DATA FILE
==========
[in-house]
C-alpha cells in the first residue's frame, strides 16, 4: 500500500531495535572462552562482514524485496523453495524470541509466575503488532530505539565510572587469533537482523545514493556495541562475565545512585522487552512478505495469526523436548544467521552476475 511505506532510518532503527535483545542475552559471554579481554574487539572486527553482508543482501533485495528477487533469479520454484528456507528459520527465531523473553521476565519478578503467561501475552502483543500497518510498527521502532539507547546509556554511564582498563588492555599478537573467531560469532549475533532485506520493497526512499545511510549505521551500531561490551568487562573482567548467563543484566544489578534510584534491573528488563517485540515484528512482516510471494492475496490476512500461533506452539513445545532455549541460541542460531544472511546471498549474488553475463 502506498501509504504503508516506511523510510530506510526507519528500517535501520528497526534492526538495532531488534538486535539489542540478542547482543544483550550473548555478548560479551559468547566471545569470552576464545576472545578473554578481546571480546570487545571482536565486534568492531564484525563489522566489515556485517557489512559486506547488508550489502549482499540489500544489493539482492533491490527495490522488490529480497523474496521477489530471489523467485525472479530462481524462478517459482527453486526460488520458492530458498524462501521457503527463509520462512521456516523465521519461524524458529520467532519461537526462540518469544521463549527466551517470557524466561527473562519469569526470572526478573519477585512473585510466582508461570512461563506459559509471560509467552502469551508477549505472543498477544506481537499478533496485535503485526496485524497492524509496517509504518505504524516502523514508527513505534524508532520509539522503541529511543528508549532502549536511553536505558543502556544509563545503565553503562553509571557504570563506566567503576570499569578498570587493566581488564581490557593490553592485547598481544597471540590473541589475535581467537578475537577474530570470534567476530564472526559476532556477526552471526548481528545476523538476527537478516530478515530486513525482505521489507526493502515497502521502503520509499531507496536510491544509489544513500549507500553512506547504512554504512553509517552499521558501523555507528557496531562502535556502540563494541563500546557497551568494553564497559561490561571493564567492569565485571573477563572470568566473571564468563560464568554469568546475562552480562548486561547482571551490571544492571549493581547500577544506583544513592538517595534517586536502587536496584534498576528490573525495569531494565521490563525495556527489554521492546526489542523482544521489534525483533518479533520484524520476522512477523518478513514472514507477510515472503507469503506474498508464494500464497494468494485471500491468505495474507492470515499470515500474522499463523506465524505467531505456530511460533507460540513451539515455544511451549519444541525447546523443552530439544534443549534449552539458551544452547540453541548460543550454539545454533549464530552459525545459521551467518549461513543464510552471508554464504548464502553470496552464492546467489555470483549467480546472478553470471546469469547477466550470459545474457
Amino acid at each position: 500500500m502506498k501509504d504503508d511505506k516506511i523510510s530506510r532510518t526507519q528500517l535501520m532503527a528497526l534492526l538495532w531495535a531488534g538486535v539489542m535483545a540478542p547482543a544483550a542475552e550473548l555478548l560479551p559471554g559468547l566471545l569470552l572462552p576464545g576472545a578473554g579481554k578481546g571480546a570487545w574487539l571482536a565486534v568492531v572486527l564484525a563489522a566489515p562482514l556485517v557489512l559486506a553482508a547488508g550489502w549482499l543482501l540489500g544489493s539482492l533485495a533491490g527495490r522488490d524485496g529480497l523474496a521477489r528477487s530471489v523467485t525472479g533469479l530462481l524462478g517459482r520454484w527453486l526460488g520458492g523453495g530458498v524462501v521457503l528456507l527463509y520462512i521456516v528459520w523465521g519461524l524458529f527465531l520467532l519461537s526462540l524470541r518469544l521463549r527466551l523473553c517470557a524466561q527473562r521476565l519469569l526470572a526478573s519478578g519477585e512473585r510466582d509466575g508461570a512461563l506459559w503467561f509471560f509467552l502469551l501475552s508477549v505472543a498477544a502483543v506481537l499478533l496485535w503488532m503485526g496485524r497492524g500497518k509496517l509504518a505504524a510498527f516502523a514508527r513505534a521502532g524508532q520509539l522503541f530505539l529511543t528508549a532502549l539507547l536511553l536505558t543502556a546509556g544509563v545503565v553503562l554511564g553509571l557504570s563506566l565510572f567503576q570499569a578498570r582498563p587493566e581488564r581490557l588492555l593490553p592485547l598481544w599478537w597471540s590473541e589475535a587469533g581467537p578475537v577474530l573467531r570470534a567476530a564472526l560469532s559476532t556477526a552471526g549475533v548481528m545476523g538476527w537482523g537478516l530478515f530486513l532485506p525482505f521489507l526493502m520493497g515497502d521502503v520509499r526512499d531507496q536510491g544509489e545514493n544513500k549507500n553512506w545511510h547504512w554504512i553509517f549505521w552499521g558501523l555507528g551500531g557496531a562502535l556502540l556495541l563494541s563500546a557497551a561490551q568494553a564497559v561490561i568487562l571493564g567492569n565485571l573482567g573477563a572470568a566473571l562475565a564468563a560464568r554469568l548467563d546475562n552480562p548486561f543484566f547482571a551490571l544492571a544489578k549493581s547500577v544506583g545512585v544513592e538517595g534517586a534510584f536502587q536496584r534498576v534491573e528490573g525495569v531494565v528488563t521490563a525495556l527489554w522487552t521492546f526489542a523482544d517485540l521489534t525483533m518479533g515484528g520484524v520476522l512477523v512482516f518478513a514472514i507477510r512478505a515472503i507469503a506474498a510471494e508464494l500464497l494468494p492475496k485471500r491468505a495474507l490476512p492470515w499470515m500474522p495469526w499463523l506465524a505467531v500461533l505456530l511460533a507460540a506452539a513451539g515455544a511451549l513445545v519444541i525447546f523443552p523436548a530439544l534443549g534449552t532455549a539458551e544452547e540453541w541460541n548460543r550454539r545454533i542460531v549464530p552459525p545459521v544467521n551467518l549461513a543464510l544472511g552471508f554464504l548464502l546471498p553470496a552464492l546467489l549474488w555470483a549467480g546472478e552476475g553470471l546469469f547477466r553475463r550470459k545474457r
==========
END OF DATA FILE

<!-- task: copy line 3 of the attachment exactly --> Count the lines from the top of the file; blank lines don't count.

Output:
Amino acid at each position: 500500500m502506498k501509504d504503508d511505506k516506511i523510510s530506510r532510518t526507519q528500517l535501520m532503527a528497526l534492526l538495532w531495535a531488534g538486535v539489542m535483545a540478542p547482543a544483550a542475552e550473548l555478548l560479551p559471554g559468547l566471545l569470552l572462552p576464545g576472545a578473554g579481554k578481546g571480546a570487545w574487539l571482536a565486534v568492531v572486527l564484525a563489522a566489515p562482514l556485517v557489512l559486506a553482508a547488508g550489502w549482499l543482501l540489500g544489493s539482492l533485495a533491490g527495490r522488490d524485496g529480497l523474496a521477489r528477487s530471489v523467485t525472479g533469479l530462481l524462478g517459482r520454484w527453486l526460488g520458492g523453495g530458498v524462501v521457503l528456507l527463509y520462512i521456516v528459520w523465521g519461524l524458529f527465531l520467532l519461537s526462540l524470541r518469544l521463549r527466551l523473553c517470557a524466561q527473562r521476565l519469569l526470572a526478573s519478578g519477585e512473585r510466582d509466575g508461570a512461563l506459559w503467561f509471560f509467552l502469551l501475552s508477549v505472543a498477544a502483543v506481537l499478533l496485535w503488532m503485526g496485524r497492524g500497518k509496517l509504518a505504524a510498527f516502523a514508527r513505534a521502532g524508532q520509539l522503541f530505539l529511543t528508549a532502549l539507547l536511553l536505558t543502556a546509556g544509563v545503565v553503562l554511564g553509571l557504570s563506566l565510572f567503576q570499569a578498570r582498563p587493566e581488564r581490557l588492555l593490553p592485547l598481544w599478537w597471540s590473541e589475535a587469533g581467537p578475537v577474530l573467531r570470534a567476530a564472526l560469532s559476532t556477526a552471526g549475533v548481528m545476523g538476527w537482523g537478516l530478515f530486513l532485506p525482505f521489507l526493502m520493497g515497502d521502503v520509499r526512499d531507496q536510491g544509489e545514493n544513500k549507500n553512506w545511510h547504512w554504512i553509517f549505521w552499521g558501523l555507528g551500531g557496531a562502535l556502540l556495541l563494541s563500546a557497551a561490551q568494553a564497559v561490561i568487562l571493564g567492569n565485571l573482567g573477563a572470568a566473571l562475565a564468563a560464568r554469568l548467563d546475562n552480562p548486561f543484566f547482571a551490571l544492571a544489578k549493581s547500577v544506583g545512585v544513592e538517595g534517586a534510584f536502587q536496584r534498576v534491573e528490573g525495569v531494565v528488563t521490563a525495556l527489554w522487552t521492546f526489542a523482544d517485540l521489534t525483533m518479533g515484528g520484524v520476522l512477523v512482516f518478513a514472514i507477510r512478505a515472503i507469503a506474498a510471494e508464494l500464497l494468494p492475496k485471500r491468505a495474507l490476512p492470515w499470515m500474522p495469526w499463523l506465524a505467531v500461533l505456530l511460533a507460540a506452539a513451539g515455544a511451549l513445545v519444541i525447546f523443552p523436548a530439544l534443549g534449552t532455549a539458551e544452547e540453541w541460541n548460543r550454539r545454533i542460531v549464530p552459525p545459521v544467521n551467518l549461513a543464510l544472511g552471508f554464504l548464502l546471498p553470496a552464492l546467489l549474488w555470483a549467480g546472478e552476475g553470471l546469469f547477466r553475463r550470459k545474457r